She’s quite a catch! - Trainee teacher, business operator lives for the thrill of fishing
Thirty-six-year-old Stacey-Ann Harris is no ordinary woman.
Along with her husband, she manages a large fishing operation in Portland while also putting in full hours as owner of a popular nightclub and bar, as well as a restaurant.
But even more impressive is that this unassumingly driven entrepreneur is also a final-year student at the College of Agriculture, Science and Education (CASE), where she is pursuing a teaching degree in primary education.
Harris and her husband employ 32 fishermen and deploy 18 boats to haul in close to 4,000 pounds of fish per week from the waters between Manchioneal and Port Antonio.
“I am being trained as a teacher. It is something I dream of doing, but I also love fishing,” Harris told The Gleaner last week Monday. “I love being close to the sea. I go out on the seas, I help with everything, and it’s good, clean money from a decent business that is also helping others achieve. I am happy.”
Our news team observed her overseeing some of her employees as they gutted a large marlin they brought onshore just moments before The Gleaner stopped by.
“This a baby, man! We catch bigger marlin regularly. Some weigh as much as 130 pounds,” one of the workers explained when quizzed about the size of the catch.
Harris said she has been in the fishing business for eight years, joining her husband in the trade he has embraced as a fisherman for 18 years.
Sea good to her
The sea, she said, has been good to her and her family.
Harris’ sprawling operation specialises in all types of fish, including the kingfish and the so-called dolphin fish. It is also a main source of marlin for one hotel.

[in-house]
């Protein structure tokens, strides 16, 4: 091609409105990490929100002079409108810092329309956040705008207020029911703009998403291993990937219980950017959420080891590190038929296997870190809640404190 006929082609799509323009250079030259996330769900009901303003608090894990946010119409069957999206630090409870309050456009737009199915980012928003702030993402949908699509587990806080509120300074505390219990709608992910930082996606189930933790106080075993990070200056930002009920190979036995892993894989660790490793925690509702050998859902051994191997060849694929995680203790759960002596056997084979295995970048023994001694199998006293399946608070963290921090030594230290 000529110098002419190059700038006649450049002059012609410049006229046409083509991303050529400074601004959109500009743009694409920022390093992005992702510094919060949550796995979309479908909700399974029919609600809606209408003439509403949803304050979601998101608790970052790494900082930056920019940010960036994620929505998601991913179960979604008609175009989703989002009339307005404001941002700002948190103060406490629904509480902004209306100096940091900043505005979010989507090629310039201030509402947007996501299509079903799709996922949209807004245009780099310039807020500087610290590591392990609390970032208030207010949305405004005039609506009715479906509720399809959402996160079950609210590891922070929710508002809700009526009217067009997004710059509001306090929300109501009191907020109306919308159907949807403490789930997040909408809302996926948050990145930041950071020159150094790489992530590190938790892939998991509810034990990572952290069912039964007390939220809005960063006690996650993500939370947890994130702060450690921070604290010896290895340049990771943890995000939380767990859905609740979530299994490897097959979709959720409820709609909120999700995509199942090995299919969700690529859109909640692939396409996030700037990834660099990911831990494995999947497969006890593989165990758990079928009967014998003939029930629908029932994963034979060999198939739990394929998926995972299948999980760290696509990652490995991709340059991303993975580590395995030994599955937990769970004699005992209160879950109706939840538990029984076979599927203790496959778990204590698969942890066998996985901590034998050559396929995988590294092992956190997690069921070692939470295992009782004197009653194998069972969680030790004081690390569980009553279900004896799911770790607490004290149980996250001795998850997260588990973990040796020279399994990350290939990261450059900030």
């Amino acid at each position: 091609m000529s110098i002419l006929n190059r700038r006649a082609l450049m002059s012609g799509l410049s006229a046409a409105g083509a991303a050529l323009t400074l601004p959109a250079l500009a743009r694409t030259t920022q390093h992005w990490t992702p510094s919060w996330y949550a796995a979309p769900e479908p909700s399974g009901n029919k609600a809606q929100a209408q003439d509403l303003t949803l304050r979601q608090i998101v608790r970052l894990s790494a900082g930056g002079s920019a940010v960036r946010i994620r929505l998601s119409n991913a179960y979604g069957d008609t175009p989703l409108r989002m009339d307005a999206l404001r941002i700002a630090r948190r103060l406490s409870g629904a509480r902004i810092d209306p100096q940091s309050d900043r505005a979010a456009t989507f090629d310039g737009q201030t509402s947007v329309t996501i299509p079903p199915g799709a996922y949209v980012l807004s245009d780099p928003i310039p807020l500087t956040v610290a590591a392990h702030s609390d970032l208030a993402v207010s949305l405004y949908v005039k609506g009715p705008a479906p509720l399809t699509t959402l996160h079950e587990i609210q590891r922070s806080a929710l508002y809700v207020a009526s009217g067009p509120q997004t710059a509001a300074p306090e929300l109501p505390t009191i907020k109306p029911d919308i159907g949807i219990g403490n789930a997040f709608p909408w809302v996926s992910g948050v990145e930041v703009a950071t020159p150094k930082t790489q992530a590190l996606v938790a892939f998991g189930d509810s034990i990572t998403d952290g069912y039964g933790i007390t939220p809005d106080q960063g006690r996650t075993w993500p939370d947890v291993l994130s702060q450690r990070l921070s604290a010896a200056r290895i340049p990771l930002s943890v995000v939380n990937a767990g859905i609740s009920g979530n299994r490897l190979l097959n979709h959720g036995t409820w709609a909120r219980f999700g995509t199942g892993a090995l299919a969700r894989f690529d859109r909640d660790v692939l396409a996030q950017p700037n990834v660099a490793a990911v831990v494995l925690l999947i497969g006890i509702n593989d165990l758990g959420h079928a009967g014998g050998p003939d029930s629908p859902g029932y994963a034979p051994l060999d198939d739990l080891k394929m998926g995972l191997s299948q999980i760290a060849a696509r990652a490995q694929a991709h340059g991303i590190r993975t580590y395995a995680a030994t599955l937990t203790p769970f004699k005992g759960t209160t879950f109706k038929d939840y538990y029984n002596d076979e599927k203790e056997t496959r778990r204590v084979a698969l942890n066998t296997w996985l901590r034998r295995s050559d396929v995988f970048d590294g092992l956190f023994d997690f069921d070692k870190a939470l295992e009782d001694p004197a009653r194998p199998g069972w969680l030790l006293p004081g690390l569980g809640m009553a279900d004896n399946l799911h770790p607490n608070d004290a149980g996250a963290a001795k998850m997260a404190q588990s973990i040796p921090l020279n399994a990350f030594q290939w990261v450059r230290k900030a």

“It’s a kind of growing business. We just have one hotel supplier at the moment, but that could change. Once we have a catch of dolphin, he is called and he comes to get it after we clean it up, which, as you see, we are doing now,” she said.
“Nothing is wasted, though. The head and the tail make excellent soup and the inside is tossed back into the sea as fish food,” Harris pointed out.
Although thrilled with each day’s catch, Harris said that she is increasingly worried about the negative impact of climate change and what that will mean for folks like herself and her husband who depend heavily on the sea for a living.
“Fishing is our livelihood. We have children going school, we have our personal responsibilities looking about, we have bills to pay, so I guess we will have to look into the potential impact of climate change even more to see what can be done,” she said.
“Climate change is a very serious matter and as someone who depends on the sea, it’s even more important to understand what the changes will be and how it will affect things, how it will affect my community and this country,” she said.